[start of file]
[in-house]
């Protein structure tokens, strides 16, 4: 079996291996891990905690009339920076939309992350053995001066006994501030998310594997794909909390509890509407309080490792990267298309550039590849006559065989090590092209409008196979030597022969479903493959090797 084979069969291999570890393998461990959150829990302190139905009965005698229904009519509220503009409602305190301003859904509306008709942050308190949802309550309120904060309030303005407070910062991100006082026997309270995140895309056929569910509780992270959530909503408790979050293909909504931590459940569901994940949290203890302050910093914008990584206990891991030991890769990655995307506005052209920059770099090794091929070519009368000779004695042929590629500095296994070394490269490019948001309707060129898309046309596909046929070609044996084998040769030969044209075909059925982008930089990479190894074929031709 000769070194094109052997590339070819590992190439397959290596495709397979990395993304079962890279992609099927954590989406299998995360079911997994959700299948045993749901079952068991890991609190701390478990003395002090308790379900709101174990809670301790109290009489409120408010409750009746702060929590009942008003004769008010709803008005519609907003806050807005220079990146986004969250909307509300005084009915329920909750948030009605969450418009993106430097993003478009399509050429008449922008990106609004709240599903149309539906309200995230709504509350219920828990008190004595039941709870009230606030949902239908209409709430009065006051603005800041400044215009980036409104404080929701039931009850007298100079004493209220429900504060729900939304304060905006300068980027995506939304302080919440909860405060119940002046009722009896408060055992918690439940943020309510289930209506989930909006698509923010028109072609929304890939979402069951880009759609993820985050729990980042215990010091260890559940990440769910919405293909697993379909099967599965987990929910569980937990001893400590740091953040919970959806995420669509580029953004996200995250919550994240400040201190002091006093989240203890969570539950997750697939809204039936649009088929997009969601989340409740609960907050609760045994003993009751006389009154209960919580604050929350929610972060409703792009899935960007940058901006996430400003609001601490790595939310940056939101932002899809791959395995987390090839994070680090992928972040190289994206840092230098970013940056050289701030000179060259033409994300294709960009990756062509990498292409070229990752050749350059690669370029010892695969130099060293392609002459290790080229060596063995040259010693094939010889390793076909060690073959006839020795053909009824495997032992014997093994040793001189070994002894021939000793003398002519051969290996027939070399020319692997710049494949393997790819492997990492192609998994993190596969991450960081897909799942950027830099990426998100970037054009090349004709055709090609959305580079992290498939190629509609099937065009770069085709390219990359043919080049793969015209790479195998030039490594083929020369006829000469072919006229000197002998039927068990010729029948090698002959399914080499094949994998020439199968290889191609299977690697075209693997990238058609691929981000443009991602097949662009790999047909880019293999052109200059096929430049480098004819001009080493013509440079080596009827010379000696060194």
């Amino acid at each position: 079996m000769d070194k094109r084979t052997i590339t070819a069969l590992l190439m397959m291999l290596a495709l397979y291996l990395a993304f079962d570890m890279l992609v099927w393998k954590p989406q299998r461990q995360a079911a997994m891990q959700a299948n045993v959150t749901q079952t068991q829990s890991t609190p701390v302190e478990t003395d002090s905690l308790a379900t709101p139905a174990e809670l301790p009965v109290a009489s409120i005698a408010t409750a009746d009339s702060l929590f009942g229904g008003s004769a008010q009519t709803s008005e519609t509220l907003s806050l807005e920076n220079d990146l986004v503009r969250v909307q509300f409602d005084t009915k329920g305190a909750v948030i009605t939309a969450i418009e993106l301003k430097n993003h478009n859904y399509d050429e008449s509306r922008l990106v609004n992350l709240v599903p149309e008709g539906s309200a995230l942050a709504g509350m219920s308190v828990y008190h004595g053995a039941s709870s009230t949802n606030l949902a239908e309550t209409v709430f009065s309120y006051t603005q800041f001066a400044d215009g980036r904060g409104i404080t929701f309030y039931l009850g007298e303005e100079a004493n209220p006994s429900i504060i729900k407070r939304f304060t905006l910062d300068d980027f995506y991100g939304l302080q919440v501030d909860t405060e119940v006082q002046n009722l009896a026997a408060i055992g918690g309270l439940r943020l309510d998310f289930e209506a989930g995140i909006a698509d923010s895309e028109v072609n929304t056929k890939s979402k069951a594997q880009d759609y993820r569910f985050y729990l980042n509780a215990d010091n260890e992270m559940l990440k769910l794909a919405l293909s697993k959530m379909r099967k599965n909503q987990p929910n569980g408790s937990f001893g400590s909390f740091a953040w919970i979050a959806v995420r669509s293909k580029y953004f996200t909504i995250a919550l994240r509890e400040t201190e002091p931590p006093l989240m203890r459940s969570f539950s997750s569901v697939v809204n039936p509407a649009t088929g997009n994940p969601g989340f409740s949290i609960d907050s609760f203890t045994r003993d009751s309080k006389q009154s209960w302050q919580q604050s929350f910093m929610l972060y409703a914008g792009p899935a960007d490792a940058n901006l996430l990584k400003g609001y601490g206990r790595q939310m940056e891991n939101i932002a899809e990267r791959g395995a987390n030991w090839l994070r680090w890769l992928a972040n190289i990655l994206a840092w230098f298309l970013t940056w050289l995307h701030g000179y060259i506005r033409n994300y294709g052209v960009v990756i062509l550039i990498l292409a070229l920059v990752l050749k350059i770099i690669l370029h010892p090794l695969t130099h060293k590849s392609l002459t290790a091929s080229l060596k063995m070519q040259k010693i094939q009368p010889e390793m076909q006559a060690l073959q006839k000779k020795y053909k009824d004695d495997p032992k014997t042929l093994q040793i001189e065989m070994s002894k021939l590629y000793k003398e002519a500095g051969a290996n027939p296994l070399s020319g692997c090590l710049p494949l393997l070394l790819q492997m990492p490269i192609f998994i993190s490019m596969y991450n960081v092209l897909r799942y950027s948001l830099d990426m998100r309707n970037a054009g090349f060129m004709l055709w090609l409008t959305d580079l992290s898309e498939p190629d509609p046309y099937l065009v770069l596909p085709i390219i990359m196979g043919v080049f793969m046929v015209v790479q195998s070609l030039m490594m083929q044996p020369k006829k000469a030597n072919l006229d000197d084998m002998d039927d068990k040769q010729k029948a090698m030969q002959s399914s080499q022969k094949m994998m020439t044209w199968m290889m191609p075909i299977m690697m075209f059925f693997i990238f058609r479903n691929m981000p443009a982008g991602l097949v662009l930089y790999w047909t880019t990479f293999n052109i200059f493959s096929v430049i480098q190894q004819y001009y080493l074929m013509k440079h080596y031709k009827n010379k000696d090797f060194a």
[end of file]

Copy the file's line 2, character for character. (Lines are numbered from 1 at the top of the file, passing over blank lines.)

């Protein structure tokens, strides 16, 4: 079996291996891990905690009339920076939309992350053995001066006994501030998310594997794909909390509890509407309080490792990267298309550039590849006559065989090590092209409008196979030597022969479903493959090797 084979069969291999570890393998461990959150829990302190139905009965005698229904009519509220503009409602305190301003859904509306008709942050308190949802309550309120904060309030303005407070910062991100006082026997309270995140895309056929569910509780992270959530909503408790979050293909909504931590459940569901994940949290203890302050910093914008990584206990891991030991890769990655995307506005052209920059770099090794091929070519009368000779004695042929590629500095296994070394490269490019948001309707060129898309046309596909046929070609044996084998040769030969044209075909059925982008930089990479190894074929031709 000769070194094109052997590339070819590992190439397959290596495709397979990395993304079962890279992609099927954590989406299998995360079911997994959700299948045993749901079952068991890991609190701390478990003395002090308790379900709101174990809670301790109290009489409120408010409750009746702060929590009942008003004769008010709803008005519609907003806050807005220079990146986004969250909307509300005084009915329920909750948030009605969450418009993106430097993003478009399509050429008449922008990106609004709240599903149309539906309200995230709504509350219920828990008190004595039941709870009230606030949902239908209409709430009065006051603005800041400044215009980036409104404080929701039931009850007298100079004493209220429900504060729900939304304060905006300068980027995506939304302080919440909860405060119940002046009722009896408060055992918690439940943020309510289930209506989930909006698509923010028109072609929304890939979402069951880009759609993820985050729990980042215990010091260890559940990440769910919405293909697993379909099967599965987990929910569980937990001893400590740091953040919970959806995420669509580029953004996200995250919550994240400040201190002091006093989240203890969570539950997750697939809204039936649009088929997009969601989340409740609960907050609760045994003993009751006389009154209960919580604050929350929610972060409703792009899935960007940058901006996430400003609001601490790595939310940056939101932002899809791959395995987390090839994070680090992928972040190289994206840092230098970013940056050289701030000179060259033409994300294709960009990756062509990498292409070229990752050749350059690669370029010892695969130099060293392609002459290790080229060596063995040259010693094939010889390793076909060690073959006839020795053909009824495997032992014997093994040793001189070994002894021939000793003398002519051969290996027939070399020319692997710049494949393997790819492997990492192609998994993190596969991450960081897909799942950027830099990426998100970037054009090349004709055709090609959305580079992290498939190629509609099937065009770069085709390219990359043919080049793969015209790479195998030039490594083929020369006829000469072919006229000197002998039927068990010729029948090698002959399914080499094949994998020439199968290889191609299977690697075209693997990238058609691929981000443009991602097949662009790999047909880019293999052109200059096929430049480098004819001009080493013509440079080596009827010379000696060194």